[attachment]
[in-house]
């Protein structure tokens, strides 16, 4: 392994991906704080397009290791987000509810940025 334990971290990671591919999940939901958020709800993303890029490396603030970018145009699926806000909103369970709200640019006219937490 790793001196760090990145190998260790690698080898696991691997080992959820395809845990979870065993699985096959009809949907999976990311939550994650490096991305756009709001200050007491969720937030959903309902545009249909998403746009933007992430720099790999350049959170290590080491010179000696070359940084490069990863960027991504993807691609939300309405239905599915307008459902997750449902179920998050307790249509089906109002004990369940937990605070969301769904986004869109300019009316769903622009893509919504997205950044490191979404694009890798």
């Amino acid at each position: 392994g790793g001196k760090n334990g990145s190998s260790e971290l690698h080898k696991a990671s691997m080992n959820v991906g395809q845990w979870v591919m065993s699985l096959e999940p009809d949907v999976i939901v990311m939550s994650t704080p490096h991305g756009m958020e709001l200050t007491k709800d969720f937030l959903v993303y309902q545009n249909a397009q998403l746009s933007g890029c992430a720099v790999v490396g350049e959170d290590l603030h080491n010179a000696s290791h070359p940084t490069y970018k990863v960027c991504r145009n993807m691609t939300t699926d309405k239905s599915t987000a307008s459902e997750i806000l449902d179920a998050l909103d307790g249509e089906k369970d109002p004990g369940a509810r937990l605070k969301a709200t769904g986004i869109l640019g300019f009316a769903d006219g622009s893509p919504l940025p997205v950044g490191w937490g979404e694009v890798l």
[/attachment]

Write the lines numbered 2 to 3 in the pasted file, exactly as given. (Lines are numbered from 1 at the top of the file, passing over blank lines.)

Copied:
């Protein structure tokens, strides 16, 4: 392994991906704080397009290791987000509810940025 334990971290990671591919999940939901958020709800993303890029490396603030970018145009699926806000909103369970709200640019006219937490 790793001196760090990145190998260790690698080898696991691997080992959820395809845990979870065993699985096959009809949907999976990311939550994650490096991305756009709001200050007491969720937030959903309902545009249909998403746009933007992430720099790999350049959170290590080491010179000696070359940084490069990863960027991504993807691609939300309405239905599915307008459902997750449902179920998050307790249509089906109002004990369940937990605070969301769904986004869109300019009316769903622009893509919504997205950044490191979404694009890798």
């Amino acid at each position: 392994g790793g001196k760090n334990g990145s190998s260790e971290l690698h080898k696991a990671s691997m080992n959820v991906g395809q845990w979870v591919m065993s699985l096959e999940p009809d949907v999976i939901v990311m939550s994650t704080p490096h991305g756009m958020e709001l200050t007491k709800d969720f937030l959903v993303y309902q545009n249909a397009q998403l746009s933007g890029c992430a720099v790999v490396g350049e959170d290590l603030h080491n010179a000696s290791h070359p940084t490069y970018k990863v960027c991504r145009n993807m691609t939300t699926d309405k239905s599915t987000a307008s459902e997750i806000l449902d179920a998050l909103d307790g249509e089906k369970d109002p004990g369940a509810r937990l605070k969301a709200t769904g986004i869109l640019g300019f009316a769903d006219g622009s893509p919504l940025p997205v950044g490191w937490g979404e694009v890798l």